These first two sce­n­a­rios pre­sup­pose that Russia is not advan­cing on its re-impe­ria­li­sa­tion agenda and Ukraine one way or another wins the war and ree­sta­b­lis­hes its full sov­er­eig­nty at least within the borders of Febru­ary 23rd 2022 inclu­ding a reco­very of the occu­p­ied Donbas since 2014.

The next two sce­n­a­rios pre­sup­pose that Russia manages to defeat the Ukrai­nian army and main­tain its control on the already invaded ter­ri­tory by the end of May 2022. At the same time, the EU rejects the can­di­date status of the Asso­cia­ted Trio group and con­se­quently allows Russia to spe­cu­late on the stra­te­gic ambi­guity of the eastern neigh­bour­hood space, at a pace and aggres­si­ve­ness unseen before.

The third sce­n­a­rio would be cha­rac­te­ri­zed by wor­se­ning of Moldova’s already dire finan­cial and eco­no­mic situa­tion, weak energy diver­si­fi­ca­tion, poor demo­gra­phic poten­tial and sim­me­ring insta­bi­lity related to Trans­nis­tria. Such a course would be asso­cia­ted with social uphea­val, high poli­ti­cal insta­bi­lity and return of a com­bi­na­tion of “old” olig­ar­chy and pro-Russian parties to the helm of the stat. This sce­n­a­rio would unfurl earlier than the end of the current cycle of gover­nance (2025) with the help of Russias spon­so­red and staged coups. Moldova would be thrown back into semi-iso­la­tion and indi­rect depen­dence on a Russia dic­ta­ted stra­te­gic agenda.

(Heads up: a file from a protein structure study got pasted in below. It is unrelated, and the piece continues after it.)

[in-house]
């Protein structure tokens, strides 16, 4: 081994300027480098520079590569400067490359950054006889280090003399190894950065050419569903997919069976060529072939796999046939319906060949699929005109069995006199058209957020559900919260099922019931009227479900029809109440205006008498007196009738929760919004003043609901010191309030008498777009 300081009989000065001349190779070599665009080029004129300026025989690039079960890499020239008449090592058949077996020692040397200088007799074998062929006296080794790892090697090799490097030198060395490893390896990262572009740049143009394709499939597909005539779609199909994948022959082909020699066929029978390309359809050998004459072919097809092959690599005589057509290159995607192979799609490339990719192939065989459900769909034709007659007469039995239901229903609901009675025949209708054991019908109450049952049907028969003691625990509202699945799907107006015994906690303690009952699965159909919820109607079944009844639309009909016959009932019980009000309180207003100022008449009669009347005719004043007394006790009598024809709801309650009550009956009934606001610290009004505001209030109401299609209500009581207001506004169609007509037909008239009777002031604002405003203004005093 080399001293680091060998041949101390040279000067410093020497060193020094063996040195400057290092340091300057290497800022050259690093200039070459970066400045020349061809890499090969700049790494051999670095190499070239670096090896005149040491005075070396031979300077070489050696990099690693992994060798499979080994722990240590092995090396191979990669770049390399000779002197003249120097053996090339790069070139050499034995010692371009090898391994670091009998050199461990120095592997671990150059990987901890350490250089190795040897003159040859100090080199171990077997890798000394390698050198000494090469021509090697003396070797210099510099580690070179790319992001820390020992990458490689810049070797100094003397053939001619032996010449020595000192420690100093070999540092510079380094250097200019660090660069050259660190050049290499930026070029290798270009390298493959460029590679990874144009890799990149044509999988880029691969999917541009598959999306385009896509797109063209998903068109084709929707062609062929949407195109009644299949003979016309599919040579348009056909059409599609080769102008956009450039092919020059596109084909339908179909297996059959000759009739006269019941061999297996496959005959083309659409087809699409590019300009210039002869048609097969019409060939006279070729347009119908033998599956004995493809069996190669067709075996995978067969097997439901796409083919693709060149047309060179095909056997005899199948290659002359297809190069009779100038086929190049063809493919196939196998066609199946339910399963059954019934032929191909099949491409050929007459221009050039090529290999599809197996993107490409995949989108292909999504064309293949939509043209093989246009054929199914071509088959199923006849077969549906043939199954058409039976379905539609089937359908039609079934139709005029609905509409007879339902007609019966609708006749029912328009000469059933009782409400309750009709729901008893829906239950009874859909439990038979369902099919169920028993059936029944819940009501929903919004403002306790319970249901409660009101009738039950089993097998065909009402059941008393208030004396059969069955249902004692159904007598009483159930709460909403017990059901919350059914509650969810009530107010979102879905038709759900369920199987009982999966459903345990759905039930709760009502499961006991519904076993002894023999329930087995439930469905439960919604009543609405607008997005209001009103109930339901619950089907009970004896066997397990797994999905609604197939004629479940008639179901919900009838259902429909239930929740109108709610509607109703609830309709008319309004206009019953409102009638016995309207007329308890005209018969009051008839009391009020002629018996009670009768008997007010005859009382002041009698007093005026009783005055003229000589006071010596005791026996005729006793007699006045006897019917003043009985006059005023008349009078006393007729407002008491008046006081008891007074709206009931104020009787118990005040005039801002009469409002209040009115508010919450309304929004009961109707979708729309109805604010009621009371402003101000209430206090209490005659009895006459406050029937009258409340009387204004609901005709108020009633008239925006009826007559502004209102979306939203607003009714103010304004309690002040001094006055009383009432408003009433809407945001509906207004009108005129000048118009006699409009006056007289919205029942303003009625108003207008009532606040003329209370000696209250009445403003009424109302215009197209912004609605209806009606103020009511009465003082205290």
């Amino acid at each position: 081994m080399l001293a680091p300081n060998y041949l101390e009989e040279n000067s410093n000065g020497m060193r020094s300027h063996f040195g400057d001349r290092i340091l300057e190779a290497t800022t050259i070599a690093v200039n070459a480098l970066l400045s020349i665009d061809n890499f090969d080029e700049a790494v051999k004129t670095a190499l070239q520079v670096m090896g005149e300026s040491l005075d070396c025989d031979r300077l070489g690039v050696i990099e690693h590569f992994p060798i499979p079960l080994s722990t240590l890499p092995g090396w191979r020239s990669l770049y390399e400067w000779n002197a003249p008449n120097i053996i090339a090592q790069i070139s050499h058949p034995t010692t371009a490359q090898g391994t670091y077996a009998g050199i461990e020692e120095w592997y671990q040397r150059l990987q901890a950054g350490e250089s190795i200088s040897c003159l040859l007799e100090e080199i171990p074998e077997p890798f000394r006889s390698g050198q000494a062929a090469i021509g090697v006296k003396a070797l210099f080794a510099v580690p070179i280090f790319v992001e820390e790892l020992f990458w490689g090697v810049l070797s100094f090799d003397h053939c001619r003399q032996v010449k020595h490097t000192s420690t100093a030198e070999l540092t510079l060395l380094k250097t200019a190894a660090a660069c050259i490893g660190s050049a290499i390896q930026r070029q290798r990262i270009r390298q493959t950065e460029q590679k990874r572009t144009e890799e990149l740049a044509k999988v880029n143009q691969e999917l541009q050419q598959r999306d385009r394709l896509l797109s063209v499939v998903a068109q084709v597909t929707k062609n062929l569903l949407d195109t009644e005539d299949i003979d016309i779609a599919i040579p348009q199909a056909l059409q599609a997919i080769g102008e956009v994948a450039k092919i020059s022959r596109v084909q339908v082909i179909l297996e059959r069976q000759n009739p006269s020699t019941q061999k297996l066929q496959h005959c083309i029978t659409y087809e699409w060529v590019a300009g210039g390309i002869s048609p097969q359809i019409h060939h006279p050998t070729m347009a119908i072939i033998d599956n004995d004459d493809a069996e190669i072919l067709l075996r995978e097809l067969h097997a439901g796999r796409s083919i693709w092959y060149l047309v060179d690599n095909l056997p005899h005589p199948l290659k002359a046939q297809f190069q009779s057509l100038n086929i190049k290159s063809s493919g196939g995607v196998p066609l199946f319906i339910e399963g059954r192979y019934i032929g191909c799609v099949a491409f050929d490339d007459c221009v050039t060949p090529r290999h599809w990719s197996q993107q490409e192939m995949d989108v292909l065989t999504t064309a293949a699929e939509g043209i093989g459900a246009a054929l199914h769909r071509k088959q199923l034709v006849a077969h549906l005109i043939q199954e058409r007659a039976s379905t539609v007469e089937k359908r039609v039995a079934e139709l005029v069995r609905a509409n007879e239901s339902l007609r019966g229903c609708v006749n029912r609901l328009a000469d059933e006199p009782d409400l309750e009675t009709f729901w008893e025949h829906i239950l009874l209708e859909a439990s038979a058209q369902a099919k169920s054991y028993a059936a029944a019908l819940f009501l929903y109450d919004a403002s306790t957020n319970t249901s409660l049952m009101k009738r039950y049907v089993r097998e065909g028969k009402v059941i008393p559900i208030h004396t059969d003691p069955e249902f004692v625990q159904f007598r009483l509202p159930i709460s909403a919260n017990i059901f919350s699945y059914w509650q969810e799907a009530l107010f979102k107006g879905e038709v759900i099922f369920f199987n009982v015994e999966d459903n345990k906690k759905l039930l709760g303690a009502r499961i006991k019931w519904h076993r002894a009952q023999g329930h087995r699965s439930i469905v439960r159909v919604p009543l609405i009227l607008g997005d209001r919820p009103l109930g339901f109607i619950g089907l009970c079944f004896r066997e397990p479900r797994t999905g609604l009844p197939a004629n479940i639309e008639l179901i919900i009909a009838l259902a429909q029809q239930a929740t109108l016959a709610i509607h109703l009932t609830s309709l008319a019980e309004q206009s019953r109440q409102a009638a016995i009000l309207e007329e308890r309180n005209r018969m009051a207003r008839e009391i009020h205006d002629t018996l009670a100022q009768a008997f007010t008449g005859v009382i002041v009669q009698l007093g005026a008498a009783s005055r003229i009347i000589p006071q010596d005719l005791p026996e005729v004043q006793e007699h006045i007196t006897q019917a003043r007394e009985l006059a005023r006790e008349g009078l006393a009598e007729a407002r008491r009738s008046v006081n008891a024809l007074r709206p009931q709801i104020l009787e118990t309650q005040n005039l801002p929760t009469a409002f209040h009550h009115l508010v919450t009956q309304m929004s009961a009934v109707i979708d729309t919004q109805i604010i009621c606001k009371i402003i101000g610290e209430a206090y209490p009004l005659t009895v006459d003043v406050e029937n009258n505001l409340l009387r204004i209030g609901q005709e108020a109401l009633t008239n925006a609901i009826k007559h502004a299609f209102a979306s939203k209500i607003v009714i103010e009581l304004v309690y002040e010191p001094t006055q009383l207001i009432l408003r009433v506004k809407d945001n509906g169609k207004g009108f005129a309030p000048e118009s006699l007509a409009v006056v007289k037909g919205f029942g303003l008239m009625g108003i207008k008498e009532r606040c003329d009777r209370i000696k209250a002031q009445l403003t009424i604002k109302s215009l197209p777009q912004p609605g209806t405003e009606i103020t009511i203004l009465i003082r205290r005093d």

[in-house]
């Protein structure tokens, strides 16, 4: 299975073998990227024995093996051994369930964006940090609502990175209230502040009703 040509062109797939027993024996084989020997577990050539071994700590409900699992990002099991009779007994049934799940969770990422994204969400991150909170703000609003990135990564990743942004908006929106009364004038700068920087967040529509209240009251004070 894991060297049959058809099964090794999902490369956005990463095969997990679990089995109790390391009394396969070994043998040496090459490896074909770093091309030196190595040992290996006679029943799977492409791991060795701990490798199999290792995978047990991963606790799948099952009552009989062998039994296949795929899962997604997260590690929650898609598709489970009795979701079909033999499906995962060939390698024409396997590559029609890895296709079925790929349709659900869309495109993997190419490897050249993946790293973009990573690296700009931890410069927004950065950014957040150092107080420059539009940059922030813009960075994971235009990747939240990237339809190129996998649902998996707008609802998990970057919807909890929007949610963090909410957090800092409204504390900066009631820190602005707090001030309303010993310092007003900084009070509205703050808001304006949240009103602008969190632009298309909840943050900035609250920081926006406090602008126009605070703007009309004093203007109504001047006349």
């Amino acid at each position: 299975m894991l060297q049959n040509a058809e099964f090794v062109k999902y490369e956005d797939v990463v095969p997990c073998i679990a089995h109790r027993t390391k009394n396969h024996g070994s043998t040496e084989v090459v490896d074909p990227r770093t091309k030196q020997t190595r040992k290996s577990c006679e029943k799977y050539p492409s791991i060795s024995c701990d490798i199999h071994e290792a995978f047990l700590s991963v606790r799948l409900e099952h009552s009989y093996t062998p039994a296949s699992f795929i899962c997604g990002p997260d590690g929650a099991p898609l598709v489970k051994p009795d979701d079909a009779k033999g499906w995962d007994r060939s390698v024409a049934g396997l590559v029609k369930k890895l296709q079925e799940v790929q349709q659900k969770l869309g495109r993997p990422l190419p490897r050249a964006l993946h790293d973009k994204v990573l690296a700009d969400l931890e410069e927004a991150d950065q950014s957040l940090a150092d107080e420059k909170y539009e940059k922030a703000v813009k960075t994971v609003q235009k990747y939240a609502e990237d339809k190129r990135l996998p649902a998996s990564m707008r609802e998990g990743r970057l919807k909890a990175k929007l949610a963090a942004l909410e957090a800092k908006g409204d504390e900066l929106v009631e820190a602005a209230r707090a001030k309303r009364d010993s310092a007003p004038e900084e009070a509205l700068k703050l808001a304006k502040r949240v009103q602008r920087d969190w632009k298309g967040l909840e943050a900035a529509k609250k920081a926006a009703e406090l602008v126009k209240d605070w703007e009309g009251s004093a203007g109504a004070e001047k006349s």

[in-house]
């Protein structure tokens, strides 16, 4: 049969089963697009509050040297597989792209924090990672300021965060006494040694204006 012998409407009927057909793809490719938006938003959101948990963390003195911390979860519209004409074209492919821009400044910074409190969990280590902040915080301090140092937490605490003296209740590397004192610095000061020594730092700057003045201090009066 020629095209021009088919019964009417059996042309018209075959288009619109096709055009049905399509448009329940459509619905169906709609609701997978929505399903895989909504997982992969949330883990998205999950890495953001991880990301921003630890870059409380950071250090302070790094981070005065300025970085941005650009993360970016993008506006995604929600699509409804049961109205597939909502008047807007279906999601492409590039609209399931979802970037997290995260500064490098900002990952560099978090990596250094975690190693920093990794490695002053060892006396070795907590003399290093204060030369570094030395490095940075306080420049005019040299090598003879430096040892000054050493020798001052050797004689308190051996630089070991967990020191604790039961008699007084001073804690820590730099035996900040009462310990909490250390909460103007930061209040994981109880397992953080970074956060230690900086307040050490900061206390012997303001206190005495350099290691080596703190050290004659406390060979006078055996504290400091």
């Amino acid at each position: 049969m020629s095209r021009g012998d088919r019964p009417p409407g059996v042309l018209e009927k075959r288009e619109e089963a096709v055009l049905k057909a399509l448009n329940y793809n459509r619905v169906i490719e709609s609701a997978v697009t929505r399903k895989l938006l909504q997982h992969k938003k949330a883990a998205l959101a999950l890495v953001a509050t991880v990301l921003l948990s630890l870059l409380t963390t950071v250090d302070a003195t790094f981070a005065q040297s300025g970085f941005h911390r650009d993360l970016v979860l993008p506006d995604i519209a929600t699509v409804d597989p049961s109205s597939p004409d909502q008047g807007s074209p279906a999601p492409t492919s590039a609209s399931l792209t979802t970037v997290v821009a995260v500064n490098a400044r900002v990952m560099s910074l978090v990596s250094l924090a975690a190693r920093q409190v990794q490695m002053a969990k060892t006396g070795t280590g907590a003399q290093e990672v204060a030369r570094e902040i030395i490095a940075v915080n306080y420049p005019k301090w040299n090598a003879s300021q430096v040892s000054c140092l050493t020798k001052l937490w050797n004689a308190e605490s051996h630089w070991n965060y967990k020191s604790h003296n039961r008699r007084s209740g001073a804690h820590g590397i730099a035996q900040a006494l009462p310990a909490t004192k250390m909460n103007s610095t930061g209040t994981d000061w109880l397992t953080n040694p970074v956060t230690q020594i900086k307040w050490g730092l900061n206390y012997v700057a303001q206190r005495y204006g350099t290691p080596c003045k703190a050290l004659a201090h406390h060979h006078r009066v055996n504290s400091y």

The fourth would pre­sup­pose a de facto or de jure loss of sov­er­eig­nty resul­ting from nega­tive spillover of Russia’s inva­sion in Ukraine or an out­right victory of Russia over Ukraine and sub­se­quent inva­sion of Moldova. Russia would re-create its empire and dictate to the Euro­pean con­ti­nent an order seen only before WWII.

The most rea­listic sce­n­a­rios at present seem to be the first and the second one. A lot will depend on the decision taken at the Euro­pean Council of June 23–24.

Recom­men­da­ti­ons to German and EU decision-makers

Moldova needs first and fore­most to weather the Ukrai­nian-Russian war that has so far only mar­gi­nally struck the country in com­pa­ri­son to Ukraine. Even so, the fra­gi­lity of the Mol­d­o­van state was felt throughout mul­ti­ple waves of crises related to refu­gees from Ukraine, asym­metric threats from Trans­nis­tria, con­stant energy black­mail from Russia and very high infla­tion gene­ra­ted or sus­tai­ned by the latter and the ongoing eco­no­mic crisis.

On this back­ground, Moldova needs cheap finan­cial resour­ces from the EU and Germany. For instance the German-French-Roma­nian donor con­fe­rence in Berlin on April 5 has been one such example of pled­ging finan­cial support. Back then the par­ti­ci­pants at the con­fe­rence pledged to support Moldova with a sum total of 659.5 mln euro. However, only about 10% of this sum pro­vi­des for either grants or very cheap long term loans. The rest, alt­hough extre­mely handy for Moldova’s needs, still throw a long term burden on the country’s sov­er­eign debt. Given the current chal­len­ges, Moldova would need at least 50% of this sum to be made of grants on yearly basis until the country reaches a rela­tively solid macroeco­no­mic sta­bi­lity. (sup­po­sedly 3–5 years)

Moldova’s reforming and resi­li­ence course can be impro­ved on four other main lines of action. The first one is macro-finan­cial bud­ge­t­ary support for impro­ving diver­si­fi­ca­tion of energy imports of gas and electri­city. Once Moldova will achieve its goal of non-depen­ding on very expen­sive Russian energy resour­ces, it will have a much freer hand at deli­vering reforms, away from con­stant geo-eco­no­mic black­mail from Moscow.